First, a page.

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We get role attestation as a customer requirement in Active Directory group management constantly.  The problem is that it seems to mean something different to everyone.  Bob Bobel describes attestation very well:

“Attestation describes any certification review process where an individual swears to or witness/confirm something important. This term is almost universally used to describe a review/certification process that requires resource owners to verify their authorized users during on an on-going basis.”

Active Directory attestationBasically, group owners need to certify that the membership of their group is correct every once in a while.  The problem is that in any type of large environment, attestation is usually just paying lip service to the auditors.

For example, I have a security group granting access to Oracle Financials; 324 out of 4,000 employees at the company have access to it.  And once a quarter I look at the membership and say, “yep, it’s OK.”.  Do I really know anything about those 324 group members?  Do I know if one is missing or one more should be added?  Nope.  I need more information on those users.

  • What if I knew that all of the users were in the accounting department?  That would help.
  • What if I knew the 5 users that were added this quarter and the 6 that were removed?  That would make my attestation much easier and ensure that I actually looked at it.
  • What if I had a compelling event to make me actually look at the group instead of just firing off an email to IT?  Aha, the holy grail.

How do I accomplish these three things?  Let’s go in order.

What if I knew that all of the users were in the accounting department?   There are two ways to go about this one: 1) expose the department name or other identity attribute in your Active Directory self service portal or 2) make it a dynamic security group that queries the appropriate identity attributes.  With 1, your group owner can just scan the list of members and see who does and doesn’t belong.  With 2, they don’t even have to think about it (you just need to make sure that AD and all source data is accurate).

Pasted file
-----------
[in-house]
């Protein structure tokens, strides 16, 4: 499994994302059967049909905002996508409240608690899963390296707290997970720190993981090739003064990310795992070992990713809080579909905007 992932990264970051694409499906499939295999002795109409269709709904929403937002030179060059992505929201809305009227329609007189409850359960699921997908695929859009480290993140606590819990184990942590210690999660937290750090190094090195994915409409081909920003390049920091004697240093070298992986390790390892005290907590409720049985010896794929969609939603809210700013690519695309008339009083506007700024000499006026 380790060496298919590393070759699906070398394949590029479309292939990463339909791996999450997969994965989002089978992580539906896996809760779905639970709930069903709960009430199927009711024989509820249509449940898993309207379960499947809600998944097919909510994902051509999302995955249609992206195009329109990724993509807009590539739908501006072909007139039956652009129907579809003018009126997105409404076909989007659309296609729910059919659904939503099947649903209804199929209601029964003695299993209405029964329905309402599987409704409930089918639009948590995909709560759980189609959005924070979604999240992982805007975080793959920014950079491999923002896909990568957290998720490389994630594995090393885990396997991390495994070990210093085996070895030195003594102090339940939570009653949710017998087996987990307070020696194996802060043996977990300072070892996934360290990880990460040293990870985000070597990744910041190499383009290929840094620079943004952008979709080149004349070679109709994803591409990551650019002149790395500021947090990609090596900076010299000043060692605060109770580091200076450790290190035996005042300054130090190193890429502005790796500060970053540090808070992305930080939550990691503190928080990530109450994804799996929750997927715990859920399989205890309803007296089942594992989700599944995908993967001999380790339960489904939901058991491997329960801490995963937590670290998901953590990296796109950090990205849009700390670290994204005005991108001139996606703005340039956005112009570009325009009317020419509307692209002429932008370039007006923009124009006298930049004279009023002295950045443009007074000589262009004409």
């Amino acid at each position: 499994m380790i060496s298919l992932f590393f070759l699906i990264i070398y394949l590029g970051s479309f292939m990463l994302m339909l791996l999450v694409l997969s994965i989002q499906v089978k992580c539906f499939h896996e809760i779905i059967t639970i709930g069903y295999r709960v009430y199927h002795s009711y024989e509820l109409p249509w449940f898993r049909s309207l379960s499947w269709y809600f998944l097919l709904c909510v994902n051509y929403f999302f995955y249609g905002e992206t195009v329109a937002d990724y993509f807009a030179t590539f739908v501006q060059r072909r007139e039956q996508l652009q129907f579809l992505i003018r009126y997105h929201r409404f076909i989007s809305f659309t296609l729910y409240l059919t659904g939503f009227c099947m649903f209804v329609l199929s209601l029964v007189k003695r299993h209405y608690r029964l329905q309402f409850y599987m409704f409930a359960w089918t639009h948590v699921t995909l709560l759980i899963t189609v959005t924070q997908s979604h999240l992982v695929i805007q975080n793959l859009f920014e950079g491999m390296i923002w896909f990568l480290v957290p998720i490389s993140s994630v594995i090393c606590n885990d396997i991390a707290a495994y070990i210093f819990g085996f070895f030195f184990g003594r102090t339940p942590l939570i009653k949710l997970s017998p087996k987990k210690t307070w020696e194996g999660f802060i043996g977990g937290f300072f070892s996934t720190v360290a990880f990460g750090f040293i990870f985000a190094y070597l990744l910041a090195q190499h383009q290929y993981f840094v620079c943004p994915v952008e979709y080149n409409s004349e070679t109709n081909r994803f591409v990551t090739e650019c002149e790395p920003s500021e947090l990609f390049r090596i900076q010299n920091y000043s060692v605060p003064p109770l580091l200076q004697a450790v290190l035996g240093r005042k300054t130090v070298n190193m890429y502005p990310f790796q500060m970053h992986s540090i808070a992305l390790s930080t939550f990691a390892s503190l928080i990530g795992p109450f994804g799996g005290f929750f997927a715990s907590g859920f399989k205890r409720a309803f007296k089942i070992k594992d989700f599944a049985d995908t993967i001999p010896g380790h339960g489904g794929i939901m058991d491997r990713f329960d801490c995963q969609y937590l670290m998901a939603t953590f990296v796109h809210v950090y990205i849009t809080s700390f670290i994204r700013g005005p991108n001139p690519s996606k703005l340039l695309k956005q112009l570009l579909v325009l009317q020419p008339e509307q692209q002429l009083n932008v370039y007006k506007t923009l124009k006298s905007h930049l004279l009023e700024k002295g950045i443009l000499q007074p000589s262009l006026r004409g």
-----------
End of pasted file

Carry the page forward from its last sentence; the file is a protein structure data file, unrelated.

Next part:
What if I knew the 5 users that were added this quarter and the 6 that were removed?   You can have group owners scour Active Directory logs or, better yet, expose Active Directory history to them with GroupID Self Service.  Each group will have its history laid out in a convenient easy to read format showing all new and removed members and other changes to the group (like mail enabling it).  This works even on the dynamic groups referenced above.

What if I had a compelling event to make me actually look at the group instead of just firing off an email to IT?  This is the holy grail, how do you get group owners to actually check?  By initiating an expiration/renewal lifecycle.  Every 90 days, this group is going to expire unless the group owner renews it.  If they don’t renew the group, it’s going to break but still give them a chance to renew it and get all the rights and membership back.

As alwas in this blog, there are ways to do each of these things without GroupID but you really should check it out if our definition of group and role attestation is the same as yours.  To summarize, you do three things:

  1. give group owners a way to know more about the group members;
  2. give group history showing all changes to the group;
  3. initiate group lifecycle to force action on the group when you need it attested.

This method is more than attestation to make the auditors happy, this is actual attestation that works for the business.  Your group memberhips are going to be more accurate, your group owners will know more about their groups, and you can get rid of groups that you don’t need any more.  Win win win.

Active Directory group attestation